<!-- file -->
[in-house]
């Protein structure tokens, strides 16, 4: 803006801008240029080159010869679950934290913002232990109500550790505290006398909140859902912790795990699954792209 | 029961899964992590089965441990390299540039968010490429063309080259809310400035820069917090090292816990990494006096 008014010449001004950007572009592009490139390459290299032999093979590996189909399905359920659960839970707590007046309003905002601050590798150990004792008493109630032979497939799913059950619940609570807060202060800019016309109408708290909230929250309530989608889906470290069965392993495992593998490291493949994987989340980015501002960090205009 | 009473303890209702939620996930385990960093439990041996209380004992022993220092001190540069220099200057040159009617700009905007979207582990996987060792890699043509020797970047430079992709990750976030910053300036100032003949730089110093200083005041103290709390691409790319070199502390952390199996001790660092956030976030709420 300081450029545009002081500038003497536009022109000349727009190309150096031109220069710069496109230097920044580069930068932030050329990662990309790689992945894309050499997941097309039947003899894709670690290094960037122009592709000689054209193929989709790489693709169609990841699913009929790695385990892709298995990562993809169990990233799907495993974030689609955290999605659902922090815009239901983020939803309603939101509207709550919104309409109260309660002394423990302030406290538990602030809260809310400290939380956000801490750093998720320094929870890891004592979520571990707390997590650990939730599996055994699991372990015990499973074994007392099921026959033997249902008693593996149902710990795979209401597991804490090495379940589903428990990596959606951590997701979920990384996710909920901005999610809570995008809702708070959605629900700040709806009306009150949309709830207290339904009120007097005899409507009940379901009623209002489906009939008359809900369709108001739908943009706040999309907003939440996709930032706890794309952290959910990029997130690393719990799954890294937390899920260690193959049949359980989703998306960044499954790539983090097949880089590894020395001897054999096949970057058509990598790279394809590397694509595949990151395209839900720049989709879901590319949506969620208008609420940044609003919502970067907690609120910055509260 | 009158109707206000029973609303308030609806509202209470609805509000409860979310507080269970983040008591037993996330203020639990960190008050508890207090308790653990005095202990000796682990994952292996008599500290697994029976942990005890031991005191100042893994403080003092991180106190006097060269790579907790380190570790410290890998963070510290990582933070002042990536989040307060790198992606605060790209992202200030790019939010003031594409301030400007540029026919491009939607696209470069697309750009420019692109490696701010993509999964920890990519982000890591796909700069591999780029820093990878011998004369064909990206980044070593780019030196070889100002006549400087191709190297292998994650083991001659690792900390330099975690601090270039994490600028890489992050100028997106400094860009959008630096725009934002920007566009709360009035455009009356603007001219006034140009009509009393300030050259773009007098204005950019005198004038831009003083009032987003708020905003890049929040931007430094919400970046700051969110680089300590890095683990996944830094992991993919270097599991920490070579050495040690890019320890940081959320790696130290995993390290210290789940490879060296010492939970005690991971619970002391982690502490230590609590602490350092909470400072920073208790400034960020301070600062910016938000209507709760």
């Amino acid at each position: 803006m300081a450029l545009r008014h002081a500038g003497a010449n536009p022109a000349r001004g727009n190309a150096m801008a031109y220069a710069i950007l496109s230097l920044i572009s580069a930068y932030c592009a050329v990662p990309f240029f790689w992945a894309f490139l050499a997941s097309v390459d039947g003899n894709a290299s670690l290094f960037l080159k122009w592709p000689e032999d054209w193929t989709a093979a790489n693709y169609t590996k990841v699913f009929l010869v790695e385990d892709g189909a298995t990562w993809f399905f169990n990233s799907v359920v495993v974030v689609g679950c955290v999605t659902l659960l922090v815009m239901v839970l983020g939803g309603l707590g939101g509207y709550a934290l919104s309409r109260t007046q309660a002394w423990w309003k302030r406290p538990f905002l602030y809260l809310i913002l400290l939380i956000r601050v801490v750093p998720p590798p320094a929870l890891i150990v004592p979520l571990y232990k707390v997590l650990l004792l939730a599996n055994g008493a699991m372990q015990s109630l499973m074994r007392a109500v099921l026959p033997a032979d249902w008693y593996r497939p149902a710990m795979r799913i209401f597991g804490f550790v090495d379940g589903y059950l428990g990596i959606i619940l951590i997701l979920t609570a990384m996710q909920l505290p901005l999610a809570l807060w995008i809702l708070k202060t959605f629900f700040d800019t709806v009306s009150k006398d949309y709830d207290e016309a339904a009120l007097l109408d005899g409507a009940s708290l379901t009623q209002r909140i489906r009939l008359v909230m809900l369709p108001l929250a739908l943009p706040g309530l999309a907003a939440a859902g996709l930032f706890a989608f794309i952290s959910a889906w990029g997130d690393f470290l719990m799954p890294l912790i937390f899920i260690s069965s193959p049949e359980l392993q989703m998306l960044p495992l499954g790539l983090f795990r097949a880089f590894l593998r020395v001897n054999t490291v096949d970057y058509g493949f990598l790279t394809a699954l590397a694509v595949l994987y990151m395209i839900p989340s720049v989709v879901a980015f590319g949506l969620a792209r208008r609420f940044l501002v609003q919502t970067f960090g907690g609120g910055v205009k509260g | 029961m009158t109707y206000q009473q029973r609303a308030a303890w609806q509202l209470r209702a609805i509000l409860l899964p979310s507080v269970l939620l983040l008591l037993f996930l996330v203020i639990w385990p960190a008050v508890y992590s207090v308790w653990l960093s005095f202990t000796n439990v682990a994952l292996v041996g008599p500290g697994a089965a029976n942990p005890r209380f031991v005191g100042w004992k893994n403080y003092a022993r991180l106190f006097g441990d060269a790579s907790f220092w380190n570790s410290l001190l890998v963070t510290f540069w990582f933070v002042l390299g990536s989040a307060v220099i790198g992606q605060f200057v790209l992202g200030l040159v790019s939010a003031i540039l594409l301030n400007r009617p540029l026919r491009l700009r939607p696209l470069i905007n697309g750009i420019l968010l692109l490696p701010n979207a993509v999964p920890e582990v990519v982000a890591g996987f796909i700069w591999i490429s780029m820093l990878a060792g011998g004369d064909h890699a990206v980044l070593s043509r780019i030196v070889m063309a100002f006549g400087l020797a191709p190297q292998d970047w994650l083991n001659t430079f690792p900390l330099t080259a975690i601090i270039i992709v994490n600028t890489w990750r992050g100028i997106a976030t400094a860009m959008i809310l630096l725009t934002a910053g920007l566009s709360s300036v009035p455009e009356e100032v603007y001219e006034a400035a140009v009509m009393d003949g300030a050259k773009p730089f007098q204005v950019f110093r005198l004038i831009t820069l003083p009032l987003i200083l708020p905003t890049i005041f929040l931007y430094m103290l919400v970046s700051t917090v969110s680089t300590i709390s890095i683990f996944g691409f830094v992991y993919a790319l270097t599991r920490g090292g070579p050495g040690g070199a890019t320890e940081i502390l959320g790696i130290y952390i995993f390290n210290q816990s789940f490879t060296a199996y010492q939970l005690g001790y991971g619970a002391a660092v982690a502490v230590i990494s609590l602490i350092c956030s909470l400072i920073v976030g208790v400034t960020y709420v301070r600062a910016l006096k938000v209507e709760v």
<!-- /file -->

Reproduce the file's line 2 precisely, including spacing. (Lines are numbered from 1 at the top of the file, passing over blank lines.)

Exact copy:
């Protein structure tokens, strides 16, 4: 803006801008240029080159010869679950934290913002232990109500550790505290006398909140859902912790795990699954792209 | 029961899964992590089965441990390299540039968010490429063309080259809310400035820069917090090292816990990494006096 008014010449001004950007572009592009490139390459290299032999093979590996189909399905359920659960839970707590007046309003905002601050590798150990004792008493109630032979497939799913059950619940609570807060202060800019016309109408708290909230929250309530989608889906470290069965392993495992593998490291493949994987989340980015501002960090205009 | 009473303890209702939620996930385990960093439990041996209380004992022993220092001190540069220099200057040159009617700009905007979207582990996987060792890699043509020797970047430079992709990750976030910053300036100032003949730089110093200083005041103290709390691409790319070199502390952390199996001790660092956030976030709420 300081450029545009002081500038003497536009022109000349727009190309150096031109220069710069496109230097920044580069930068932030050329990662990309790689992945894309050499997941097309039947003899894709670690290094960037122009592709000689054209193929989709790489693709169609990841699913009929790695385990892709298995990562993809169990990233799907495993974030689609955290999605659902922090815009239901983020939803309603939101509207709550919104309409109260309660002394423990302030406290538990602030809260809310400290939380956000801490750093998720320094929870890891004592979520571990707390997590650990939730599996055994699991372990015990499973074994007392099921026959033997249902008693593996149902710990795979209401597991804490090495379940589903428990990596959606951590997701979920990384996710909920901005999610809570995008809702708070959605629900700040709806009306009150949309709830207290339904009120007097005899409507009940379901009623209002489906009939008359809900369709108001739908943009706040999309907003939440996709930032706890794309952290959910990029997130690393719990799954890294937390899920260690193959049949359980989703998306960044499954790539983090097949880089590894020395001897054999096949970057058509990598790279394809590397694509595949990151395209839900720049989709879901590319949506969620208008609420940044609003919502970067907690609120910055509260 | 009158109707206000029973609303308030609806509202209470609805509000409860979310507080269970983040008591037993996330203020639990960190008050508890207090308790653990005095202990000796682990994952292996008599500290697994029976942990005890031991005191100042893994403080003092991180106190006097060269790579907790380190570790410290890998963070510290990582933070002042990536989040307060790198992606605060790209992202200030790019939010003031594409301030400007540029026919491009939607696209470069697309750009420019692109490696701010993509999964920890990519982000890591796909700069591999780029820093990878011998004369064909990206980044070593780019030196070889100002006549400087191709190297292998994650083991001659690792900390330099975690601090270039994490600028890489992050100028997106400094860009959008630096725009934002920007566009709360009035455009009356603007001219006034140009009509009393300030050259773009007098204005950019005198004038831009003083009032987003708020905003890049929040931007430094919400970046700051969110680089300590890095683990996944830094992991993919270097599991920490070579050495040690890019320890940081959320790696130290995993390290210290789940490879060296010492939970005690991971619970002391982690502490230590609590602490350092909470400072920073208790400034960020301070600062910016938000209507709760």